Apple Would Make More Money Per Mac And Sell More Macs

Going from chip concept to manufactured product can be broken down into two separate and distinct steps. The first is chip design — figuring out what features the processor will have and how it will work. The second is manufacturing — turning a file that exists on a screen into a physical product you can hold in your hand.

Today, Intel designs the chips in Macs and manufactures them, profiting on both of those steps. But if Apple swapped out Intel’s chips for its own ARM-based designs, an external company would profit on only one step of the chip creation process, not both, leading to a decrease in the cost of building a Mac. By my conservative estimate, Apple would be able to drop the price of the base model 11- and 13″ MacBook Airs by $50 and still make more profit per unit on each than it currently does.

This cost savings would apply to the entire Mac lineup. Apple would be able to drop prices across the board and make more money per Mac than it does today — and with lower prices, the company would sell more of them, too.

Apple Would Be Able To Create Better Macs

When Apple announced the iPhone 5S, it explained that all of the fingerprint data associated with Touch ID “is encrypted and stored inside the secure enclave in our new A7 chip” where it’s “locked away from everything else”.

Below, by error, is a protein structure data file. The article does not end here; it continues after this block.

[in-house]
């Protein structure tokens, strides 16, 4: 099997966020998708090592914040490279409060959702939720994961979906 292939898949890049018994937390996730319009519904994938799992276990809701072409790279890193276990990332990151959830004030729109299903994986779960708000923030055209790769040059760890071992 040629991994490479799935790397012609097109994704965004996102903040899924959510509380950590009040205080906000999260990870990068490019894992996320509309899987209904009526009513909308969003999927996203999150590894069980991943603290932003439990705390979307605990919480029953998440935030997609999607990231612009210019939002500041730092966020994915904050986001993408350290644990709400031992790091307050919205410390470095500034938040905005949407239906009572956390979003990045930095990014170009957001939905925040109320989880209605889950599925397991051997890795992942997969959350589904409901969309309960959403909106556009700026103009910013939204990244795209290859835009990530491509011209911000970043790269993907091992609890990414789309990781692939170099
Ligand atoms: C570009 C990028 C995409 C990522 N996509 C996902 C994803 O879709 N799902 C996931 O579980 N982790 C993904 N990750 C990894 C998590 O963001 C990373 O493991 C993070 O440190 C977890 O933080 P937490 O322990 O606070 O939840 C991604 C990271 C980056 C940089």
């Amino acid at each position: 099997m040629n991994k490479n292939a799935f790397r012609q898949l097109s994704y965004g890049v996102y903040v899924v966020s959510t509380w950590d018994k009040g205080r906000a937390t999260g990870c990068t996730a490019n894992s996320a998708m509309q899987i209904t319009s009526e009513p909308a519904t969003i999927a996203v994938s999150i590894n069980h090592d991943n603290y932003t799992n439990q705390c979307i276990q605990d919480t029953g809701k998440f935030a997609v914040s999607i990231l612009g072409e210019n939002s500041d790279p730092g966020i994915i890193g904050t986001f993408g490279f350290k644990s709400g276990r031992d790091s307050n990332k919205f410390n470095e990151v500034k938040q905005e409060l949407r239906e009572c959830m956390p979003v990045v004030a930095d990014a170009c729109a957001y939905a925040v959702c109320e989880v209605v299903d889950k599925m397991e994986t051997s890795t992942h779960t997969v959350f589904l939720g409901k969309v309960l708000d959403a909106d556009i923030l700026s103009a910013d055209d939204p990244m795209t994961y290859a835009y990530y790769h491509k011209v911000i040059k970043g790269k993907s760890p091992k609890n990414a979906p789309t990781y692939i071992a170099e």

Apple wouldn’t have been able to create Touch ID if the iPhone were powered by an Intel chip instead of an Apple-designed one. There wouldn’t have been a “secure enclave” on the iPhone’s processor to store the fingerprint data, nor would there have been perfect hardware-software integration. Apple was able to implement Touch ID because it designed the A7 chip in tandem with the iPhone 5S’s software and the rest of its hardware.

I’d bet that there are features Apple envisions for the Mac that simply can’t be built while Intel designs the chips inside of them. To implement those ideas, Apple would need to switch the Mac to ARM-based processors, because only then would the company have the ability to design chips customized for specific features. If Apple moved the Mac to ARM-based chips, the company would literally be able to create better products than it can today.

This brings me to something else Steve Jobs said when he announced the transition from PowerPC to Intel. Ultimately, he explained, Apple switched for one simple reason: “We can envision some amazing products we want to build for you, and we don’t know how to build them with the future PowerPC roadmap.”

The same logic applies today. It’s not a stretch to imagine Tim Cook walking out on stage and saying, “We can envision some amazing products we want to build for you, and we don’t know how to build them with Intel’s chips.”

As I first said more than three years ago: ARM-based Macs are definitely coming.